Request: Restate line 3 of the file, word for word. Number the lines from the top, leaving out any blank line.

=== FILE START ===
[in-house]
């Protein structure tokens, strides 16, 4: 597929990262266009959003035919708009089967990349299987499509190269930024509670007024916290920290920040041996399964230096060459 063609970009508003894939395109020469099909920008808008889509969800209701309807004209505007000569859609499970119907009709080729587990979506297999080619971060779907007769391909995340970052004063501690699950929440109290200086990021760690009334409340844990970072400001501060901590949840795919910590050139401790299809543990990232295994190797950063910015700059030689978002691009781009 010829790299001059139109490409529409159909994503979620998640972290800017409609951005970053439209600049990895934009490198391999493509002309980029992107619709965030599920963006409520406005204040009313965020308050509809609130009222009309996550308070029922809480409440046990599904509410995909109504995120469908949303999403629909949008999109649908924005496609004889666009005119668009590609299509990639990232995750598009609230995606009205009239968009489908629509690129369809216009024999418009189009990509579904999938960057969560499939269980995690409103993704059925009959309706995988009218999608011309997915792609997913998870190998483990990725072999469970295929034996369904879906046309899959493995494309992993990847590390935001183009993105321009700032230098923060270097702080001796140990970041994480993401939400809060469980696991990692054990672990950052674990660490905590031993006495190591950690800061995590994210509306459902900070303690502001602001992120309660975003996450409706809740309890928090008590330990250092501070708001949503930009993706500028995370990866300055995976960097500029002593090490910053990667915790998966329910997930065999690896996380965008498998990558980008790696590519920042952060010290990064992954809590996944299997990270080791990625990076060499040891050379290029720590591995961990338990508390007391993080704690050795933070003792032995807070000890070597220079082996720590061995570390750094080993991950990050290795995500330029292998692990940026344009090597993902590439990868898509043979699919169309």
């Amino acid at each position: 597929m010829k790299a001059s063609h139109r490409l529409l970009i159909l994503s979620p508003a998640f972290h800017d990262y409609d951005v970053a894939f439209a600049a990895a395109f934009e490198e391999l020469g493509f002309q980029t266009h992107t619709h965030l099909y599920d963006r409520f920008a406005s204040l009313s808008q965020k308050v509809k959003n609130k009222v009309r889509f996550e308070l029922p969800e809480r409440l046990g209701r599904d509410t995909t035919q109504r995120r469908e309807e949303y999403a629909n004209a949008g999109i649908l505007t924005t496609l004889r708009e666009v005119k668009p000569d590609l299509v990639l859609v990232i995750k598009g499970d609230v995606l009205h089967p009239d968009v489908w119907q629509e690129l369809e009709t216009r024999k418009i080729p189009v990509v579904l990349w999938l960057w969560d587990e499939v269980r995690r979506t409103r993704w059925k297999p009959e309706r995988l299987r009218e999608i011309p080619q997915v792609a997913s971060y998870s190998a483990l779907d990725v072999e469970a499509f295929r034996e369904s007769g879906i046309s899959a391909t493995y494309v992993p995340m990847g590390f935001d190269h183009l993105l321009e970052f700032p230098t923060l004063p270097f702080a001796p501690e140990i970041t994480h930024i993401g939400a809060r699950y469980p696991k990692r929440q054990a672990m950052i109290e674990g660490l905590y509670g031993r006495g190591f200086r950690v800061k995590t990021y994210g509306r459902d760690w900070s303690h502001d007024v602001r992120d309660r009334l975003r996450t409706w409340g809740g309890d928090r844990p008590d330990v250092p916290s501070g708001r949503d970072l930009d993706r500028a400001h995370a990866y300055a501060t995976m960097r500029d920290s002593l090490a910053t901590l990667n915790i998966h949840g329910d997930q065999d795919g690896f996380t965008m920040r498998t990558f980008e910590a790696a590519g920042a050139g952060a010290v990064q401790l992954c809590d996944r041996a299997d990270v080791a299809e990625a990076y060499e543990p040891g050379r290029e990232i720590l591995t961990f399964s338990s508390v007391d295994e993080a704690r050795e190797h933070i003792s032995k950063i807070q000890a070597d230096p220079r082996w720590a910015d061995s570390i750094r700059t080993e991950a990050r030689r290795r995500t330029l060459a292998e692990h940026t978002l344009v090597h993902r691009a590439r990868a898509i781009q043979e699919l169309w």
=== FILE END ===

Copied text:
């Amino acid at each position: 597929m010829k790299a001059s063609h139109r490409l529409l970009i159909l994503s979620p508003a998640f972290h800017d990262y409609d951005v970053a894939f439209a600049a990895a395109f934009e490198e391999l020469g493509f002309q980029t266009h992107t619709h965030l099909y599920d963006r409520f920008a406005s204040l009313s808008q965020k308050v509809k959003n609130k009222v009309r889509f996550e308070l029922p969800e809480r409440l046990g209701r599904d509410t995909t035919q109504r995120r469908e309807e949303y999403a629909n004209a949008g999109i649908l505007t924005t496609l004889r708009e666009v005119k668009p000569d590609l299509v990639l859609v990232i995750k598009g499970d609230v995606l009205h089967p009239d968009v489908w119907q629509e690129l369809e009709t216009r024999k418009i080729p189009v990509v579904l990349w999938l960057w969560d587990e499939v269980r995690r979506t409103r993704w059925k297999p009959e309706r995988l299987r009218e999608i011309p080619q997915v792609a997913s971060y998870s190998a483990l779907d990725v072999e469970a499509f295929r034996e369904s007769g879906i046309s899959a391909t493995y494309v992993p995340m990847g590390f935001d190269h183009l993105l321009e970052f700032p230098t923060l004063p270097f702080a001796p501690e140990i970041t994480h930024i993401g939400a809060r699950y469980p696991k990692r929440q054990a672990m950052i109290e674990g660490l905590y509670g031993r006495g190591f200086r950690v800061k995590t990021y994210g509306r459902d760690w900070s303690h502001d007024v602001r992120d309660r009334l975003r996450t409706w409340g809740g309890d928090r844990p008590d330990v250092p916290s501070g708001r949503d970072l930009d993706r500028a400001h995370a990866y300055a501060t995976m960097r500029d920290s002593l090490a910053t901590l990667n915790i998966h949840g329910d997930q065999d795919g690896f996380t965008m920040r498998t990558f980008e910590a790696a590519g920042a050139g952060a010290v990064q401790l992954c809590d996944r041996a299997d990270v080791a299809e990625a990076y060499e543990p040891g050379r290029e990232i720590l591995t961990f399964s338990s508390v007391d295994e993080a704690r050795e190797h933070i003792s032995k950063i807070q000890a070597d230096p220079r082996w720590a910015d061995s570390i750094r700059t080993e991950a990050r030689r290795r995500t330029l060459a292998e692990h940026t978002l344009v090597h993902r691009a590439r990868a898509i781009q043979e699919l169309w």